Edmonton

Buckled bridge girders over Groat Road begin to straighten

Those in Edmonton who have been closely watching the drama over the 102nd Avenue Bridge got a beam of hope this afternoon. The badly buckled girders have started to slowly straighten.

The big question on many minds is, can the girders be saved?

The girders have straightened slightly since crews began to lift them using a large crane. This image shows the difference over a fifteen minute time span. (City of Edmonton)

Those in Edmonton who have been closely watching the drama over the 102nd Avenue Bridge got a beam of hope this afternoon. The badly buckled girders have started to slowly straighten.

This morning, the city began slowly lifting them using a crane. The hope was once the weight is taken off the girders, they would return to their original shape.

Which the girders have started to do. Very slowly. 

 Barry Belcourt, the city's road design and construction manager, said steel is elastic, but the process is slow. Engineers are measuring the difference in millimetres.

“It’s like a snail moving,” he said.

“To see positive movement within the first half day is very positive.”

If crews are able to straighten all four buckled girders and reattached them to the bridge structure, Groat Road could reopen as early as Monday.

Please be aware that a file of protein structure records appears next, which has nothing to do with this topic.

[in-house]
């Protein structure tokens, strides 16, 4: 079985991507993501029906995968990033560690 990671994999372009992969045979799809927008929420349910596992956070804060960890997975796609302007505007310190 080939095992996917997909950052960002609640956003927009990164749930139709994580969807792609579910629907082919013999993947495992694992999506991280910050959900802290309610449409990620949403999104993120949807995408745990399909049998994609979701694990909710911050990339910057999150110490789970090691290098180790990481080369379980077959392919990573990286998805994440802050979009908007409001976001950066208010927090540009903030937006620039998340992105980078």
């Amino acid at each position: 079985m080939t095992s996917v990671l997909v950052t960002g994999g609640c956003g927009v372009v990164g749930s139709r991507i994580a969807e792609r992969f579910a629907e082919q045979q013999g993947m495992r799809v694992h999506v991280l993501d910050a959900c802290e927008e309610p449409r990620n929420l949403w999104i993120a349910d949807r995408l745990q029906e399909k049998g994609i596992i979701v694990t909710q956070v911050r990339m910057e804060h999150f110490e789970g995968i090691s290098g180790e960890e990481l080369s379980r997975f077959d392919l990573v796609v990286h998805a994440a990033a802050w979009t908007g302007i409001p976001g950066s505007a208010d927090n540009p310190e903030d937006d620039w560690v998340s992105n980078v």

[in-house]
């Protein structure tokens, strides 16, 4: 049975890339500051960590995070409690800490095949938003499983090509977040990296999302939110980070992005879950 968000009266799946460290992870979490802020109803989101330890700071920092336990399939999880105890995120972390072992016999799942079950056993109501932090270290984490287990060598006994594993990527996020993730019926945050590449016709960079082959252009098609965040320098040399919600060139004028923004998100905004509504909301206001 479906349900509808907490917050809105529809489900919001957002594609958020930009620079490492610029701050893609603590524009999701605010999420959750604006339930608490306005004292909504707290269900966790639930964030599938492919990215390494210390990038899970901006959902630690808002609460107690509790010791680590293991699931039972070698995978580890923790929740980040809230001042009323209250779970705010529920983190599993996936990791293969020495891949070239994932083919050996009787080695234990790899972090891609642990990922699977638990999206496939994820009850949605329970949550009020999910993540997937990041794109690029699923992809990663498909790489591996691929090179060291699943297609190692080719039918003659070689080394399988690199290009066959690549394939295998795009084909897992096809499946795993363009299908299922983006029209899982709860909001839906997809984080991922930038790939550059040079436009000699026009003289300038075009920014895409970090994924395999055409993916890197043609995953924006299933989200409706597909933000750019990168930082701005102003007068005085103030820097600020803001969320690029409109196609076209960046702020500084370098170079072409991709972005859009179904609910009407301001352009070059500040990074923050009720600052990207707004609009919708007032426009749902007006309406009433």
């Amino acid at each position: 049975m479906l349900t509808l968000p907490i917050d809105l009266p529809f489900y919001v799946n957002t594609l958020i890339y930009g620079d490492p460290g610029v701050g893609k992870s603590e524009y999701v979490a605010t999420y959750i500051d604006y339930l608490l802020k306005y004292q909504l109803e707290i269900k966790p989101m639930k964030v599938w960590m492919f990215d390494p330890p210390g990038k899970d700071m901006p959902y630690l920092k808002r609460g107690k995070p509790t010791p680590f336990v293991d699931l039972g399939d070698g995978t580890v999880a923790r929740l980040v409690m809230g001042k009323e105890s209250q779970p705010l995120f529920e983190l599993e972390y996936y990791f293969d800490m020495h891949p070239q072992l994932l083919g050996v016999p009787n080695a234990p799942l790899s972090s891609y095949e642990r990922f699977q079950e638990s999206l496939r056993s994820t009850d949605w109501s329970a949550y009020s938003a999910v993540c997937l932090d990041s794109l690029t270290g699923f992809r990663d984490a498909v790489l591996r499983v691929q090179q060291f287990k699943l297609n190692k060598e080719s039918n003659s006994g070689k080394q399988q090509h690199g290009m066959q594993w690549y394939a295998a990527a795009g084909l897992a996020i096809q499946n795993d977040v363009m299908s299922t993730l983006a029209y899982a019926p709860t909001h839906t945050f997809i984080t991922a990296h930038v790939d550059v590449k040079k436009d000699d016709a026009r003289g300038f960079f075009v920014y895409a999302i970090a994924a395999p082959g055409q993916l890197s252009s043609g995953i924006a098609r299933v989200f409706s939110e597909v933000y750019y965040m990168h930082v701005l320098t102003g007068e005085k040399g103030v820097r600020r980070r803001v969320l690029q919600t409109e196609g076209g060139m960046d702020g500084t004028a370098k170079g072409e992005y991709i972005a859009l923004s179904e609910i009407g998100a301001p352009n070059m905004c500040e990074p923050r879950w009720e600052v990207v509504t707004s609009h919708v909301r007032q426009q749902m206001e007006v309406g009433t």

If the girders don’t straighten out, the city will work towards its original plan, which calls for Groat Road to reopen by April 7.

Belcourt said the city’s first priority is to get the road reopened. After that, they will turn their attention toward the bridge.

He said there are several options for rebuilding the bridge, either with new girders or the existing ones, but nothing will be done to jeopardize the quality of the finished product. 

“We’re building a bridge for the next hundred years,” he said. “We’re only going to accept what we’re paying for.”

Belcourt said if the repair requires new girders, the bridge's opening will be delayed for a year.

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